It is not going to happen. ESEA will not be reauthorized any time soon. I have been a skeptic throughout the entire process. ESEA could have been easily reauthorized during the first two years of the Obama administration when the Democrats held a majority in both houses of Congress but that clearly was not a priority. After the 2011 midterm election, the Democrats lost the House and chances for reauthorization diminished. After the 2015 midterm elections, when the Republicans gained control of both legislative chambers, the possibility emerged that the Republicans had the votes to pass bills in both Houses but the threat of a Presidential veto loomed large.

Truth be told, there really are no significant policy issues between the two parties when it comes to education. The reality is that the House and Senate, whether Democrat or Republican, agree on far more than not, and that the grid lock is more aligned with adults and politics than with students and schools. At one time there was a clear delineation between Democrats and Republicans on issues like school choice, vouchers, teacher tenure, and seniority and education reform. Today those lines are blurred, and the differences have become political rather than pedagogical ...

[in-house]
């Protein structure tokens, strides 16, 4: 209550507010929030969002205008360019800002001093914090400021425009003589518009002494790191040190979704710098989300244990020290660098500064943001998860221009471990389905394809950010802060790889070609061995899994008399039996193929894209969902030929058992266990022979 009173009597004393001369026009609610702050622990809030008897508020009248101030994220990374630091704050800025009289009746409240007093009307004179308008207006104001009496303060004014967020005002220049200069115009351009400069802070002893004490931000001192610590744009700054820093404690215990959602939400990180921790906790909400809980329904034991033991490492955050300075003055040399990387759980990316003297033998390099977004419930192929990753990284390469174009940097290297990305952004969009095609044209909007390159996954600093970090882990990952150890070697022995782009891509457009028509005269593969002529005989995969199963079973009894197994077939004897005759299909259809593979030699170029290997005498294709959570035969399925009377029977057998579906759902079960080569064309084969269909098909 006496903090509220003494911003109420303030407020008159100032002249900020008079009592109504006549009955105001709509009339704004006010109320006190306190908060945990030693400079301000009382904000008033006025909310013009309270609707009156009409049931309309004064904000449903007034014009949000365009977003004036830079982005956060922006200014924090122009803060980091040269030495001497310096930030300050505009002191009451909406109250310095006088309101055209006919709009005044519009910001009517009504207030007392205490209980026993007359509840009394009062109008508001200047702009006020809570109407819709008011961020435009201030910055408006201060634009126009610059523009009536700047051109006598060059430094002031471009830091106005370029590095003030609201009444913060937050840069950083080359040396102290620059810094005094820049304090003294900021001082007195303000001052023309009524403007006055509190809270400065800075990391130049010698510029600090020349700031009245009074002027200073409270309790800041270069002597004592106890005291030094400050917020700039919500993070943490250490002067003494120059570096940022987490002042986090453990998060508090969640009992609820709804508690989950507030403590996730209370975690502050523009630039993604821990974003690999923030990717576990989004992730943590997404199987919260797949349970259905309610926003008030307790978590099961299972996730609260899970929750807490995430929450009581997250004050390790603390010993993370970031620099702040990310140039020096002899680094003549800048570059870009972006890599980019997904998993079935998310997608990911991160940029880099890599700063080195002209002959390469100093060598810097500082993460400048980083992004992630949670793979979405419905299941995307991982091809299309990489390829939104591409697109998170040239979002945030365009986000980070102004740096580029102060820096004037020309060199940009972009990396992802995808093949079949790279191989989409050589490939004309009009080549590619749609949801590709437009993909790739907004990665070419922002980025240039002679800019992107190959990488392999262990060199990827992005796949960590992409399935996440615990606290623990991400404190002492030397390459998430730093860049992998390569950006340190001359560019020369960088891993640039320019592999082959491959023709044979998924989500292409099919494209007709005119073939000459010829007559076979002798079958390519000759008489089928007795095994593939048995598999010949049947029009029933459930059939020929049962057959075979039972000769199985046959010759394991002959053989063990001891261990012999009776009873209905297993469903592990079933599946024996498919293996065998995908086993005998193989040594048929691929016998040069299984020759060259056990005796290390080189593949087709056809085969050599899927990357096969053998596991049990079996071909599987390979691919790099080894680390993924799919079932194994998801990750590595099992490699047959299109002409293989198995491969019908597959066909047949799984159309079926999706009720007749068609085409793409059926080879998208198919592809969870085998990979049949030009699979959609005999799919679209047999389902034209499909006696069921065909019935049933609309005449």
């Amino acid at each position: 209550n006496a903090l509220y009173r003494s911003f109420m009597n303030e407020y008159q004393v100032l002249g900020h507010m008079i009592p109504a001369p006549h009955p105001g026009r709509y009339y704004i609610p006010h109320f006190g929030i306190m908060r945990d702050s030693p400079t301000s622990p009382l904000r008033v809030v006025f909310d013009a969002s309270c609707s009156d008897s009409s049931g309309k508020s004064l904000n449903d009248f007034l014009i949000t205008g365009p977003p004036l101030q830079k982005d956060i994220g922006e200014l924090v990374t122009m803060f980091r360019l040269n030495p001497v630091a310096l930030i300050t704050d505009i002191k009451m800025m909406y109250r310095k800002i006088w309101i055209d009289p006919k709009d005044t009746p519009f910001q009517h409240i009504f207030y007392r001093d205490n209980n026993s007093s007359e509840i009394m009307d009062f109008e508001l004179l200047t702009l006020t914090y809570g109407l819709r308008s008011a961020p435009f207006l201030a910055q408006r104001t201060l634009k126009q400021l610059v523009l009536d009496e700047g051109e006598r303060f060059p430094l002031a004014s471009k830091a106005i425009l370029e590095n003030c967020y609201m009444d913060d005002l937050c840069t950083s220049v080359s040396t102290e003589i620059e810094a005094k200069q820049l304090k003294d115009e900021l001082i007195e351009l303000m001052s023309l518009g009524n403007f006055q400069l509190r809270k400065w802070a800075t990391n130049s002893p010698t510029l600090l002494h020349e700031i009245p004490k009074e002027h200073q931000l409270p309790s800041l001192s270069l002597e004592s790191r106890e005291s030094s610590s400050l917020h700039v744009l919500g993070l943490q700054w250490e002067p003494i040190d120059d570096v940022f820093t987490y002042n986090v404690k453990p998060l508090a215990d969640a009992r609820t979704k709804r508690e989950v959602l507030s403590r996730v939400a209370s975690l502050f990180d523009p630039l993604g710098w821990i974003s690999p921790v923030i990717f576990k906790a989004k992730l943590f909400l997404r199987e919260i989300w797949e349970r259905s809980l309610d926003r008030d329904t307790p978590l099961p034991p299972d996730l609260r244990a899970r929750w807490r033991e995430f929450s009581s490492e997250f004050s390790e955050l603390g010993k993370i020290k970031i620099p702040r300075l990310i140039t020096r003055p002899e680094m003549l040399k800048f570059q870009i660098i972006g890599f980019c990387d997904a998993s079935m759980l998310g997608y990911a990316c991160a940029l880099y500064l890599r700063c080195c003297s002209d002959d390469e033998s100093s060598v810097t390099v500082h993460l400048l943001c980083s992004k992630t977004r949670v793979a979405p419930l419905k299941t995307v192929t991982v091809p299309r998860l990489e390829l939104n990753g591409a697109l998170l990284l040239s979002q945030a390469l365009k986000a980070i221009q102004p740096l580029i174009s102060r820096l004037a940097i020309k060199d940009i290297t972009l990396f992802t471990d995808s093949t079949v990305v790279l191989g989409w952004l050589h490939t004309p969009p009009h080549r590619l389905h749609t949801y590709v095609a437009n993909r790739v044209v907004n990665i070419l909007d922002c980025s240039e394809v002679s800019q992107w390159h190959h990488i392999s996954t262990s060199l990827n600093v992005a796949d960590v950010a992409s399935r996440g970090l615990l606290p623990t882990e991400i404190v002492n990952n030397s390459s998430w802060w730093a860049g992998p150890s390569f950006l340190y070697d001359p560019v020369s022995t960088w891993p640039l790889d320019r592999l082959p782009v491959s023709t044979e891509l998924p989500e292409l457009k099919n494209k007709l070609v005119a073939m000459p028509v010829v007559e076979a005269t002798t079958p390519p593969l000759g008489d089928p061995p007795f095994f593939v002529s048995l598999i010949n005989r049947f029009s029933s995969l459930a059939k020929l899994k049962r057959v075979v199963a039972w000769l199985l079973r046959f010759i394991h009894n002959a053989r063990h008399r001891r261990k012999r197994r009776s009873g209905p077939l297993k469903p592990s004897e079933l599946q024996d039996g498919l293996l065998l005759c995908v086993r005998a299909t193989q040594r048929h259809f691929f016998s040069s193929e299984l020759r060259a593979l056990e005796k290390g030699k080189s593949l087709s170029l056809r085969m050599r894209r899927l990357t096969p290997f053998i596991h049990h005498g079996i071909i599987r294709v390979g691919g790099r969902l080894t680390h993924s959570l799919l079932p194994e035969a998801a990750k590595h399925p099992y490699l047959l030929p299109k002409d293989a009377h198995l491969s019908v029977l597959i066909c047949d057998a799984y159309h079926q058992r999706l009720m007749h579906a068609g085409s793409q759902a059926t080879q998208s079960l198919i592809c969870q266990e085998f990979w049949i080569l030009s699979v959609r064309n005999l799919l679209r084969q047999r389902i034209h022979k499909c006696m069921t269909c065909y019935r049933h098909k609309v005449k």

Parent engagement and community engagement have been trending in education lingo for some time, but what do these really mean for school districts? 

Parent engagement strategies are designed to go beyond the required parent-teacher conferences, volunteering, and seminars and events that public schools have used for decades to draw in families and community members. Now, we are happy to see that a few school districts and states are trying to encourage longer-term strategies that are directly tied to student learning, Education Week reports.

These school leaders see that parents who are aware of what’s going on in their child’s school and get involved in working toward academic goals will help their child succeed academically. But it also helps draw needed support for public education from parents and the community. ...

How have the Common Core State Standards impacted higher education and teacher training? Dorie Combs, a professor in the School of Clinical Educator Preparation at Eastern Kentucky University, recently spoke to the Learning First Alliance about how higher education institutions in Kentucky are using the CCSS to prepare new teachers.

Combs described the process that brought together higher education and K-12 practitioners to analyze the standards and figure out how they could be successfully integrated into teacher training in her state. That collaboration, while sometimes messy, was key to ensuring everyone saw the benefit of the standards and could weave the standards into their specific curricula, she said.